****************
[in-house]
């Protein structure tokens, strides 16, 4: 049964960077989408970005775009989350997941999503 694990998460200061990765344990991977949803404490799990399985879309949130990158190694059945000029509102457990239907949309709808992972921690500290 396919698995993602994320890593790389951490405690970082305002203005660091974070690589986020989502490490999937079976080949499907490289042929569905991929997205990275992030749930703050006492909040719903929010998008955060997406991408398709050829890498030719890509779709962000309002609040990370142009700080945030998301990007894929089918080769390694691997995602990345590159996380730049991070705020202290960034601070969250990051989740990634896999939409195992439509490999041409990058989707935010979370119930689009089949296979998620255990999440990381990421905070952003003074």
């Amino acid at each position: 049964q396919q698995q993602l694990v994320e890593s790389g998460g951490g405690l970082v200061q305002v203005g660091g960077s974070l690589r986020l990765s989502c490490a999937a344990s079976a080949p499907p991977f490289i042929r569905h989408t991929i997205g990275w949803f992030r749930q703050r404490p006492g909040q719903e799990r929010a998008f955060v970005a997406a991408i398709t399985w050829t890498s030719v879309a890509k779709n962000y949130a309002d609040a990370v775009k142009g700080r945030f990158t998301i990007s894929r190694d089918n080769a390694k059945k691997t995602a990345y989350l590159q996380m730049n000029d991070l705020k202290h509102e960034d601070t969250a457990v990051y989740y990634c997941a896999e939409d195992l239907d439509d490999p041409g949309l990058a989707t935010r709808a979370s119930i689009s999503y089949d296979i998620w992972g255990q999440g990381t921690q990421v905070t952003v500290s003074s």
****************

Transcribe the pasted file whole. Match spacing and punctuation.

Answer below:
[in-house]
């Protein structure tokens, strides 16, 4: 049964960077989408970005775009989350997941999503 694990998460200061990765344990991977949803404490799990399985879309949130990158190694059945000029509102457990239907949309709808992972921690500290 396919698995993602994320890593790389951490405690970082305002203005660091974070690589986020989502490490999937079976080949499907490289042929569905991929997205990275992030749930703050006492909040719903929010998008955060997406991408398709050829890498030719890509779709962000309002609040990370142009700080945030998301990007894929089918080769390694691997995602990345590159996380730049991070705020202290960034601070969250990051989740990634896999939409195992439509490999041409990058989707935010979370119930689009089949296979998620255990999440990381990421905070952003003074």
């Amino acid at each position: 049964q396919q698995q993602l694990v994320e890593s790389g998460g951490g405690l970082v200061q305002v203005g660091g960077s974070l690589r986020l990765s989502c490490a999937a344990s079976a080949p499907p991977f490289i042929r569905h989408t991929i997205g990275w949803f992030r749930q703050r404490p006492g909040q719903e799990r929010a998008f955060v970005a997406a991408i398709t399985w050829t890498s030719v879309a890509k779709n962000y949130a309002d609040a990370v775009k142009g700080r945030f990158t998301i990007s894929r190694d089918n080769a390694k059945k691997t995602a990345y989350l590159q996380m730049n000029d991070l705020k202290h509102e960034d601070t969250a457990v990051y989740y990634c997941a896999e939409d195992l239907d439509d490999p041409g949309l990058a989707t935010r709808a979370s119930i689009s999503y089949d296979i998620w992972g255990q999440g990381t921690q990421v905070t952003v500290s003074s």